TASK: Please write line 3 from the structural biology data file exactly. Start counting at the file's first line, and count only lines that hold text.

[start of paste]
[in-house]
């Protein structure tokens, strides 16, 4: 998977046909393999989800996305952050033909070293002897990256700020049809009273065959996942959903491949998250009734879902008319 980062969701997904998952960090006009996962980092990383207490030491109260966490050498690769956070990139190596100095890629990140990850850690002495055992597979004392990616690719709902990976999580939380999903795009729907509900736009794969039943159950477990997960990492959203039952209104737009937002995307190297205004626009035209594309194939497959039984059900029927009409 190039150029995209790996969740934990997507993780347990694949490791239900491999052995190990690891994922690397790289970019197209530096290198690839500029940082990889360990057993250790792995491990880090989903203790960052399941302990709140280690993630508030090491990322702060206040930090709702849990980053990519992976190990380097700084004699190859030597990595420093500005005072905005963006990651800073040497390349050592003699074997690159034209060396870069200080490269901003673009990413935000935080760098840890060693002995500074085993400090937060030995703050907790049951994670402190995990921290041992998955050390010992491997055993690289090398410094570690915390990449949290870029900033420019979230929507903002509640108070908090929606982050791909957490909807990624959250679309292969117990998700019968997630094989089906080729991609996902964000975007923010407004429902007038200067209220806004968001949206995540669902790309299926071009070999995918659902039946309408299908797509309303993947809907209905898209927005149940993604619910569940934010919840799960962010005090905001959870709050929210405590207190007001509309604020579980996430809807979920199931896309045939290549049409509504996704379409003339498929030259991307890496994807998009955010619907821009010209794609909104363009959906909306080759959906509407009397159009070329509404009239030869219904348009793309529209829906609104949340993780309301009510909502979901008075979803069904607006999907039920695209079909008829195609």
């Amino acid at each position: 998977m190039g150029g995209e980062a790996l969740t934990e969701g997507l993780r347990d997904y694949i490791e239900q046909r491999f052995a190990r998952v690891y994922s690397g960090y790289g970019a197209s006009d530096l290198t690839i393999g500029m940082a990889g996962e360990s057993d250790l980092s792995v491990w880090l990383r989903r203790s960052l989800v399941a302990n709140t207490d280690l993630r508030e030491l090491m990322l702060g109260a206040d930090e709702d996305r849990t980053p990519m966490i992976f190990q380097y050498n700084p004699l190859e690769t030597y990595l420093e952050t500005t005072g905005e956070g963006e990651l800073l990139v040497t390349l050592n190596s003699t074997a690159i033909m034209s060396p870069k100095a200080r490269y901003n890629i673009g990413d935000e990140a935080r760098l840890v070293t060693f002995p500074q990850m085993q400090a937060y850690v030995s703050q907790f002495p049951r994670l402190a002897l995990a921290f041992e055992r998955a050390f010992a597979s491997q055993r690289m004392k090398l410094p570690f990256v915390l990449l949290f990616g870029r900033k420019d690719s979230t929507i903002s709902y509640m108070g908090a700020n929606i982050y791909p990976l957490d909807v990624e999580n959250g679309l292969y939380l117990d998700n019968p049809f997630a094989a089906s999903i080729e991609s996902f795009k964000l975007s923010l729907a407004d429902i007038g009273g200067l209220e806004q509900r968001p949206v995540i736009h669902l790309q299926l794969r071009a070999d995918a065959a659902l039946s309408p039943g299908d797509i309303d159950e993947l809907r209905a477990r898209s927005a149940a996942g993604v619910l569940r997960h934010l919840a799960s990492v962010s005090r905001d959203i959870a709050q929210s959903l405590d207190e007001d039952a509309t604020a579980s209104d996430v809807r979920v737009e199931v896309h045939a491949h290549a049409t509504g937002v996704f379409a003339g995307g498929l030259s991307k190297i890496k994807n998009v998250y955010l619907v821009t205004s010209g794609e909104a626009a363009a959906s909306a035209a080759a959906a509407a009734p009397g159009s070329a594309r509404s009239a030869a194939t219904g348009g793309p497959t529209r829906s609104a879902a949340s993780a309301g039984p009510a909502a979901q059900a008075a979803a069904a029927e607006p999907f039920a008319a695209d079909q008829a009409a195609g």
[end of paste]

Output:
């Amino acid at each position: 998977m190039g150029g995209e980062a790996l969740t934990e969701g997507l993780r347990d997904y694949i490791e239900q046909r491999f052995a190990r998952v690891y994922s690397g960090y790289g970019a197209s006009d530096l290198t690839i393999g500029m940082a990889g996962e360990s057993d250790l980092s792995v491990w880090l990383r989903r203790s960052l989800v399941a302990n709140t207490d280690l993630r508030e030491l090491m990322l702060g109260a206040d930090e709702d996305r849990t980053p990519m966490i992976f190990q380097y050498n700084p004699l190859e690769t030597y990595l420093e952050t500005t005072g905005e956070g963006e990651l800073l990139v040497t390349l050592n190596s003699t074997a690159i033909m034209s060396p870069k100095a200080r490269y901003n890629i673009g990413d935000e990140a935080r760098l840890v070293t060693f002995p500074q990850m085993q400090a937060y850690v030995s703050q907790f002495p049951r994670l402190a002897l995990a921290f041992e055992r998955a050390f010992a597979s491997q055993r690289m004392k090398l410094p570690f990256v915390l990449l949290f990616g870029r900033k420019d690719s979230t929507i903002s709902y509640m108070g908090a700020n929606i982050y791909p990976l957490d909807v990624e999580n959250g679309l292969y939380l117990d998700n019968p049809f997630a094989a089906s999903i080729e991609s996902f795009k964000l975007s923010l729907a407004d429902i007038g009273g200067l209220e806004q509900r968001p949206v995540i736009h669902l790309q299926l794969r071009a070999d995918a065959a659902l039946s309408p039943g299908d797509i309303d159950e993947l809907r209905a477990r898209s927005a149940a996942g993604v619910l569940r997960h934010l919840a799960s990492v962010s005090r905001d959203i959870a709050q929210s959903l405590d207190e007001d039952a509309t604020a579980s209104d996430v809807r979920v737009e199931v896309h045939a491949h290549a049409t509504g937002v996704f379409a003339g995307g498929l030259s991307k190297i890496k994807n998009v998250y955010l619907v821009t205004s010209g794609e909104a626009a363009a959906s909306a035209a080759a959906a509407a009734p009397g159009s070329a594309r509404s009239a030869a194939t219904g348009g793309p497959t529209r829906s609104a879902a949340s993780a309301g039984p009510a909502a979901q059900a008075a979803a069904a029927e607006p999907f039920a008319a695209d079909q008829a009409a195609g």